Rather than being happy and grateful, my aunt slammed the door in Roseanne and Jake Hawkiin's faces and stalked away, only to hear my cries a few feet to the right of the doorway inside her house. Somehow, my mom had snuck me in and drove back to her cruise ship as quickly as possible. Flora had no choice but to grudgingly take care of me. If she had adopted me without knowing my parents she would have loved me, I think, but since she knew who and where I came from she couldn't help but glare and start complaining about a headache every time she set eyes on me. I represented everything she didn't have and she hated me for that. I represented the money my mom had that she considered me- her own flesh and blood- an inconvenience. I represented the husband Roseanne still had while Flora's was long gone, in a vase on a shelf in her basement. Most of all, I represented the daughter she couldn't give birth to. For all those things I reminded her of, she tried to ignore me as best as she could and didn't put much energy into my care. She made sure I didn't starve, gave me a little place to sleep, and paid a babysitter to do things like potty training and teaching me how to read. It was confusing as I got older that she wanted so little to do with me, but my babysitter was nice and I had plenty of toys to play with, so I really couldn't complain.
I became used to my life and was sad when the babysitter stopped coming a few weeks before Flora finally decided I was old enough to become someone else's problem. On my fifth birthday she came into my tiny closet/room that she had halfheartedly put together for me once I was too old for a crib and told me we were going for a car ride. I thought we were going to the pet store to get me a puppy like she had promised a few times out of what I later realized was pure exasperation. I grabbed my jacket, grabbed my little gray plush kitten (which was still new at the time), and raced out the door to stand eagerly by the car and wait for her. She rolled her eyes, told me to get in, and slid into the driver's seat with a slam of the door. I gladly obeyed and chattered about how beautiful the scenery was for the whole trip, even though I wasn't really paying attention to where we were going. I was just looking for the pet store the whole time, but I never saw it. I didn't recognize the area we were driving through and started to get a little confused.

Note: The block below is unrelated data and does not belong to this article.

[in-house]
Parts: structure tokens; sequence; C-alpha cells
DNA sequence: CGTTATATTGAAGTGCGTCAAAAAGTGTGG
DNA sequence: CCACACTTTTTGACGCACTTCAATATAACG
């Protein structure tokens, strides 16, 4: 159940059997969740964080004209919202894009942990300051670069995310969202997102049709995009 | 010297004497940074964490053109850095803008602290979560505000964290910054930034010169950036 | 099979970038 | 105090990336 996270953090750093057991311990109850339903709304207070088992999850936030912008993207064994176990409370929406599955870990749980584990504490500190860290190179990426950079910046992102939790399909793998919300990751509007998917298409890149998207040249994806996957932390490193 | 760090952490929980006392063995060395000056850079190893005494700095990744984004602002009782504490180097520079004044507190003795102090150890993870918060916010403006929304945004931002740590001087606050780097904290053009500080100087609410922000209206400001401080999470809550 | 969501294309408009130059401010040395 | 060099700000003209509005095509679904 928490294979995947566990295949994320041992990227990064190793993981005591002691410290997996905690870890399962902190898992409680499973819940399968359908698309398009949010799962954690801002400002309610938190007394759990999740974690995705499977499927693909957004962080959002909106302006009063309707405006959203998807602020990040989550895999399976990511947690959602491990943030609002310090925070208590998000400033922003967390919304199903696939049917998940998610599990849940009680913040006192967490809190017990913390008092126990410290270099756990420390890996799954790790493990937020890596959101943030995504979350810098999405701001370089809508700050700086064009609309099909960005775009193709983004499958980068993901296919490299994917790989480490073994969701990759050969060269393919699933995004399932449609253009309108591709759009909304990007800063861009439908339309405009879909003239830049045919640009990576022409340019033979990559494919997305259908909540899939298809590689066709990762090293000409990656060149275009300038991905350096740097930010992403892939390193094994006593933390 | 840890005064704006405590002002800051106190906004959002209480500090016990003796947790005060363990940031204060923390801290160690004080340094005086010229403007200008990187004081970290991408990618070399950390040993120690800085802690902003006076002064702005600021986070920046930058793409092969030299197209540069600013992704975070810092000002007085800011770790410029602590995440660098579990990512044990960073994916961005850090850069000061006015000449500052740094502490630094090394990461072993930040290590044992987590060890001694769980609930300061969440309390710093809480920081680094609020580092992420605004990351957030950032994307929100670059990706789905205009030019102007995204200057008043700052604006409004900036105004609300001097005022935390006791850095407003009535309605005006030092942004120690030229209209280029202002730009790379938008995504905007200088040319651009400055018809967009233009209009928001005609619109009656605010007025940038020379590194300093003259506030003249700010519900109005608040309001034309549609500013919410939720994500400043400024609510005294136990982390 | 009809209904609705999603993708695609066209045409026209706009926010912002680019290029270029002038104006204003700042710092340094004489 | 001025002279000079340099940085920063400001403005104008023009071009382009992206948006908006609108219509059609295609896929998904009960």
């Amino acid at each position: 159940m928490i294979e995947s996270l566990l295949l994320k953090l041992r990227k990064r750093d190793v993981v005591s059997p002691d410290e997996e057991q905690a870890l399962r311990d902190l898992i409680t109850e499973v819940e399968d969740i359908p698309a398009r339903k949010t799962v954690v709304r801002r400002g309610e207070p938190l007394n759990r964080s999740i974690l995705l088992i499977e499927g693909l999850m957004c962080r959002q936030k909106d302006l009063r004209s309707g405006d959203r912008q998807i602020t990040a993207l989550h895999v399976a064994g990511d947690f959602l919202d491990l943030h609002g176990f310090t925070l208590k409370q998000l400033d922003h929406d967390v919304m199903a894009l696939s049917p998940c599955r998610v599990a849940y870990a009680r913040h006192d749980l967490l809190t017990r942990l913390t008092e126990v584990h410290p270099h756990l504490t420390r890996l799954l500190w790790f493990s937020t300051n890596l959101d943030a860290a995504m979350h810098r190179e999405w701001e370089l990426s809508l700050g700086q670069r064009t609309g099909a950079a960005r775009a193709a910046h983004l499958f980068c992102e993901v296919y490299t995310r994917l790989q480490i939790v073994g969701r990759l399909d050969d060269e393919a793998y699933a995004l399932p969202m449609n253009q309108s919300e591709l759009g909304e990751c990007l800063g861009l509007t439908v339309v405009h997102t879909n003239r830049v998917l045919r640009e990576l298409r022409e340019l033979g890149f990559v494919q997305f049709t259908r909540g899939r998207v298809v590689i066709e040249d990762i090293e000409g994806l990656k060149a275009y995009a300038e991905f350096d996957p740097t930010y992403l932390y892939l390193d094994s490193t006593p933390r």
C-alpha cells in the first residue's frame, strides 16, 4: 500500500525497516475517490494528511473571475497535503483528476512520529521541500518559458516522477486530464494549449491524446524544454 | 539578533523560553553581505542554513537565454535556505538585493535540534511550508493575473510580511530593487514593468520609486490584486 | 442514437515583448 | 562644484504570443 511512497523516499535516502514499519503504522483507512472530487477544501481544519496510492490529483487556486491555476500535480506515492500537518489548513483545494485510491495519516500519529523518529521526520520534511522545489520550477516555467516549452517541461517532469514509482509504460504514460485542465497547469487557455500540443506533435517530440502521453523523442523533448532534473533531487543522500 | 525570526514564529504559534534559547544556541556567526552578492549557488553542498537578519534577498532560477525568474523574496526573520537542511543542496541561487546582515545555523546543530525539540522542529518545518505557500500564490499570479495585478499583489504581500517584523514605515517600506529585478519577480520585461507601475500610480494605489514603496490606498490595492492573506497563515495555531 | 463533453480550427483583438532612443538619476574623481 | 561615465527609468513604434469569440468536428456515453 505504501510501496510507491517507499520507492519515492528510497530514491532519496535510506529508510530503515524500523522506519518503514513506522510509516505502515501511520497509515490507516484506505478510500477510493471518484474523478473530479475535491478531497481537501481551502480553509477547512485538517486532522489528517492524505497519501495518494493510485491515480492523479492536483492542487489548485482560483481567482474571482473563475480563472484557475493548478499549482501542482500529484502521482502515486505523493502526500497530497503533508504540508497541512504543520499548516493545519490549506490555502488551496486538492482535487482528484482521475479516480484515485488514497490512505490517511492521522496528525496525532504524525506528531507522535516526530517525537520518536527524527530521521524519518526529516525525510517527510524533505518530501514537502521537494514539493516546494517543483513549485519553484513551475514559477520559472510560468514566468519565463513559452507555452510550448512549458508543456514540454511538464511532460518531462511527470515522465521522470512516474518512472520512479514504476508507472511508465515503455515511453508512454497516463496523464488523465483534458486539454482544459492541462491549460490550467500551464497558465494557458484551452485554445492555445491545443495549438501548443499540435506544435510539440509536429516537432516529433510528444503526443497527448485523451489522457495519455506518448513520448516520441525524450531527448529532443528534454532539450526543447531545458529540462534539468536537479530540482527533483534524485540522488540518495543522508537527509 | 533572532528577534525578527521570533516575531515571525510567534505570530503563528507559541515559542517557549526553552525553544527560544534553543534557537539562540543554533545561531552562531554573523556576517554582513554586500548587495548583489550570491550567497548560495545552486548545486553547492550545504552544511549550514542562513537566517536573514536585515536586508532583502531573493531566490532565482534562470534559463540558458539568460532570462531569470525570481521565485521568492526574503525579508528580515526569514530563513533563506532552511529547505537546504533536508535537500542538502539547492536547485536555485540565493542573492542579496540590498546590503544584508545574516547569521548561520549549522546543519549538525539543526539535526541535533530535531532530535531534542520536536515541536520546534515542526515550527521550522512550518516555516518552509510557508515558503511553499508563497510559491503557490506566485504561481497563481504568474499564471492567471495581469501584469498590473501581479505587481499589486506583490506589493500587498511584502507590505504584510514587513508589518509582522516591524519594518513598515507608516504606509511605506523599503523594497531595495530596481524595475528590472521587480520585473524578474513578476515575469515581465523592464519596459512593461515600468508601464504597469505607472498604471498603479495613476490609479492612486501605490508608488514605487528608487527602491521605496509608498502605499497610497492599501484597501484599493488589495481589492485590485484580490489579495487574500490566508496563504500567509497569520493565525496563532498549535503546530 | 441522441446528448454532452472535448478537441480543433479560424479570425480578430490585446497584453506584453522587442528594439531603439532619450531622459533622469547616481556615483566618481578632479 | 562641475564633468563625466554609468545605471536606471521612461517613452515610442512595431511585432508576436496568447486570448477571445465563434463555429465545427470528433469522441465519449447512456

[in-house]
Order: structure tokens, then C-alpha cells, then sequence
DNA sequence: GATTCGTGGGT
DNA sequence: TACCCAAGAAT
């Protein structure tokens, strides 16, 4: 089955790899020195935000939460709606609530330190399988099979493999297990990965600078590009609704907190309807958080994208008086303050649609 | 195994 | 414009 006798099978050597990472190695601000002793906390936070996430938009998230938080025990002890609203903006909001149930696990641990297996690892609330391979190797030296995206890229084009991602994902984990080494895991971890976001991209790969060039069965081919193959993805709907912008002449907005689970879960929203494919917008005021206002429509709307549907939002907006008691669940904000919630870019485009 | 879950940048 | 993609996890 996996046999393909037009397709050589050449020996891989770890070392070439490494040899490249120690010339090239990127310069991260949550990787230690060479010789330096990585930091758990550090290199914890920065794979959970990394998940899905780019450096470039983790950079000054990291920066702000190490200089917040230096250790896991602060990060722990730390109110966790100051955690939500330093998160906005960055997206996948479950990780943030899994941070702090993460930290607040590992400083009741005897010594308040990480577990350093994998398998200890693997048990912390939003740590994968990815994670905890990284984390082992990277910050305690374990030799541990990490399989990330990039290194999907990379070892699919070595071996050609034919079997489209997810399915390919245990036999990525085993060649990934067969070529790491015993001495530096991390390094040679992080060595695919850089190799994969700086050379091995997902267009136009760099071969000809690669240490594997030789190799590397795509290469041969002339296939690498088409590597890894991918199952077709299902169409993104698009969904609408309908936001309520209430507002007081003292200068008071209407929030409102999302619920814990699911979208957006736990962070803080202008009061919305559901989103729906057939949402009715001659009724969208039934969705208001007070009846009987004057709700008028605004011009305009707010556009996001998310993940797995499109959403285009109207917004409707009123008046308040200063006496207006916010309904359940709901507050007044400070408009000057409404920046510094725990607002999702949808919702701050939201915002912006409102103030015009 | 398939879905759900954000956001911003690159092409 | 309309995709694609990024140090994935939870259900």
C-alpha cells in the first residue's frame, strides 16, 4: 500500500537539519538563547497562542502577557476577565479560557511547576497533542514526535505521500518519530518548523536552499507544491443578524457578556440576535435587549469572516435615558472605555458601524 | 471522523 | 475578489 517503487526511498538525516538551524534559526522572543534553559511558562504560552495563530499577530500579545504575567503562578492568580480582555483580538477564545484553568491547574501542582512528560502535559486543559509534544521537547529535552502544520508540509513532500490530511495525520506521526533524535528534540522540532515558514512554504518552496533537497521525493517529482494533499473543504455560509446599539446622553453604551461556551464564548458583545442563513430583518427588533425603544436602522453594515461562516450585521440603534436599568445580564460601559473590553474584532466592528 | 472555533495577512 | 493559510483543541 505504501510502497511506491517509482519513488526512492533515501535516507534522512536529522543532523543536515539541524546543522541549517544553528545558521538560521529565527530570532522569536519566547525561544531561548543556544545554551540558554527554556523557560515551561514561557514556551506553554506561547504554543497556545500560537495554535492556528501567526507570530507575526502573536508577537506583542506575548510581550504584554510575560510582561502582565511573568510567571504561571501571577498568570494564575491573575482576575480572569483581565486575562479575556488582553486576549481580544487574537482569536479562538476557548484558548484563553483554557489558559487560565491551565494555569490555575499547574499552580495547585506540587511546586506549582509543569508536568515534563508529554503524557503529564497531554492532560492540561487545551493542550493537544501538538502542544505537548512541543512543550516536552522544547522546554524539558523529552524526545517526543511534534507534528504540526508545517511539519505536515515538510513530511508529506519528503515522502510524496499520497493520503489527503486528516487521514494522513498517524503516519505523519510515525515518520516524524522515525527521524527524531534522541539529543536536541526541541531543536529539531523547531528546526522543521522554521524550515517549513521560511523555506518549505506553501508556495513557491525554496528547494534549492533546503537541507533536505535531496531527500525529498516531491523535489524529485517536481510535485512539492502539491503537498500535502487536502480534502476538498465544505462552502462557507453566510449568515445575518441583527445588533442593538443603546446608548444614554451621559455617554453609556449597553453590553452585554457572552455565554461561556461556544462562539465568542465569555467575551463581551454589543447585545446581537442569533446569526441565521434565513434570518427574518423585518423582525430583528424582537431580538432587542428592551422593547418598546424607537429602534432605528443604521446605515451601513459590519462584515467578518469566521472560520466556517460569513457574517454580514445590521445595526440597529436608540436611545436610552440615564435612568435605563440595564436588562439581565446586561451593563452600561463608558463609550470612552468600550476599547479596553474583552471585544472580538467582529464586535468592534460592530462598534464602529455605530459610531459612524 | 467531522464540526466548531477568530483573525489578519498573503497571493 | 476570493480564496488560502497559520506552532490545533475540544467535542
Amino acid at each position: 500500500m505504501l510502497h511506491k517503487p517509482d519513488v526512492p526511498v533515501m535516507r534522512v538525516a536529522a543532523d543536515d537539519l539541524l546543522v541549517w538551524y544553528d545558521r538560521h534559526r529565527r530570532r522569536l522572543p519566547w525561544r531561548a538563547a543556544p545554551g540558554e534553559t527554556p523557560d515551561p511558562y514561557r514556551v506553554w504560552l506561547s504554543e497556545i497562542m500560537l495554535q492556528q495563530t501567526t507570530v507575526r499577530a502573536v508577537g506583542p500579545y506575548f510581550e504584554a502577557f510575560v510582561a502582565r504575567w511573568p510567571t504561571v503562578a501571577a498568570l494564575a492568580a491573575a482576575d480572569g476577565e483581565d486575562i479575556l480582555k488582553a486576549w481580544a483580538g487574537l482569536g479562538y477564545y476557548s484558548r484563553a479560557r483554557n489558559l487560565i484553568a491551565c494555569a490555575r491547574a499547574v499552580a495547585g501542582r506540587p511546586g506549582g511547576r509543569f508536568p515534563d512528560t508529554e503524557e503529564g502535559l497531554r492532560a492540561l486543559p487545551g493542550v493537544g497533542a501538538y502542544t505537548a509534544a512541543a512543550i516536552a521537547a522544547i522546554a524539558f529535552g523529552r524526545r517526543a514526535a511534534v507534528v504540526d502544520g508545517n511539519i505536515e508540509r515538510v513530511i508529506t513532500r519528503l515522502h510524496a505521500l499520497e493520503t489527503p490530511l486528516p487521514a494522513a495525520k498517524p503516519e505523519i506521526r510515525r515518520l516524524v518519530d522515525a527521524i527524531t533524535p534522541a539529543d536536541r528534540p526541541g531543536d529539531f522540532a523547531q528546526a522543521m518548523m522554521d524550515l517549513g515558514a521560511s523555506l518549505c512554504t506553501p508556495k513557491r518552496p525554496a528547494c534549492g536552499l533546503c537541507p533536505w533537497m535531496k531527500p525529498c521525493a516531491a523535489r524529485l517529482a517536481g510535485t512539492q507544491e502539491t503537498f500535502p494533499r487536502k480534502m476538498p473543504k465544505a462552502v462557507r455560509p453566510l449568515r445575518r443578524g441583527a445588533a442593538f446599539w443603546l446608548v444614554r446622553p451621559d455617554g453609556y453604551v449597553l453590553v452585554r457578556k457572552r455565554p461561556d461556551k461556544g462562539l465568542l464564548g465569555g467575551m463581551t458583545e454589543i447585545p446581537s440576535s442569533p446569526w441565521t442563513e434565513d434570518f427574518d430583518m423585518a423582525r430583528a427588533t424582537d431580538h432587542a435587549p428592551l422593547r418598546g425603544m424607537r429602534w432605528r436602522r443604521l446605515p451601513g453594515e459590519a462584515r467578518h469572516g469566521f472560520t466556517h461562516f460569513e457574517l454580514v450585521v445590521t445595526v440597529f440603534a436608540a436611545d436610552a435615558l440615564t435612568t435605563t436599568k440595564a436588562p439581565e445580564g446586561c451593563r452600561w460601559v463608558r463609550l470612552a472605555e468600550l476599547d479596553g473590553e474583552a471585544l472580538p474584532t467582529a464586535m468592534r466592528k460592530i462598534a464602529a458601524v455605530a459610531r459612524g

An hour after we left the house Flora pulled over at a train station. She got out, told me to follow her, paid for one ticket to what I later found out was her friend's country home, and walked into the station. I stood there next to her, more confused than ever; though a lack of understanding was becoming an all too familiar feeling. Then she bent down and handed me some papers.
"These are your directions. Don't leave this station unless it's to get on the train. The number is on the ticket. I have connections, and it's about time I used them for something that will actually help me. My sister doesn't care as long as she knows you're alive, after all," she said quickly, quietly, and curtly. My level of confusion jumped even higher. Then she got up and turned around to walk back in the direction of the car. Near the ticket booth she stopped as if remembering something, turned her head back to look at me, and put her hand up in the air in a "whatever" gesture. "Oh," she added, "and have a nice life." I have never been sure how much sarcasm was in that statement, but even then it stung. The car drove away from the station and I was left clutching the papers as tightly as I could in a place full of strange grown-ups.